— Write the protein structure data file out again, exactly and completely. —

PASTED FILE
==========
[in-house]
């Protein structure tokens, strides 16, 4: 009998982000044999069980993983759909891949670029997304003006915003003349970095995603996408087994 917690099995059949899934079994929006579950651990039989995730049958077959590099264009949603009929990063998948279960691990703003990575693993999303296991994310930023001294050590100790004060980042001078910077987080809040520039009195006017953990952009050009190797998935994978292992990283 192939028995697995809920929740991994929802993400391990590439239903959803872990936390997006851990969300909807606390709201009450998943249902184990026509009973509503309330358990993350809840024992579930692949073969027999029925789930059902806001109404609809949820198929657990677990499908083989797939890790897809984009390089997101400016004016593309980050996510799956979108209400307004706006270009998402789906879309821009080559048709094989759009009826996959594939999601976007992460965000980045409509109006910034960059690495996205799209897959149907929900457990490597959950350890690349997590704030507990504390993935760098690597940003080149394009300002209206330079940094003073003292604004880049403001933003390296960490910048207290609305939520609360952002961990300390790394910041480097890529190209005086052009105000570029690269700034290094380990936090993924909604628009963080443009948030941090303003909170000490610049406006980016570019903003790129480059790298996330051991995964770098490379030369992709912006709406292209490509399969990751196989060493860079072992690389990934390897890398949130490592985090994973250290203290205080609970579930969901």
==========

[in-house]
């Protein structure tokens, strides 16, 4: 009998982000044999069980993983759909891949670029997304003006915003003349970095995603996408087994 917690099995059949899934079994929006579950651990039989995730049958077959590099264009949603009929990063998948279960691990703003990575693993999303296991994310930023001294050590100790004060980042001078910077987080809040520039009195006017953990952009050009190797998935994978292992990283 192939028995697995809920929740991994929802993400391990590439239903959803872990936390997006851990969300909807606390709201009450998943249902184990026509009973509503309330358990993350809840024992579930692949073969027999029925789930059902806001109404609809949820198929657990677990499908083989797939890790897809984009390089997101400016004016593309980050996510799956979108209400307004706006270009998402789906879309821009080559048709094989759009009826996959594939999601976007992460965000980045409509109006910034960059690495996205799209897959149907929900457990490597959950350890690349997590704030507990504390993935760098690597940003080149394009300002209206330079940094003073003292604004880049403001933003390296960490910048207290609305939520609360952002961990300390790394910041480097890529190209005086052009105000570029690269700034290094380990936090993924909604628009963080443009948030941090303003909170000490610049406006980016570019903003790129480059790298996330051991995964770098490379030369992709912006709406292209490509399969990751196989060493860079072992690389990934390897890398949130490592985090994973250290203290205080609970579930969901």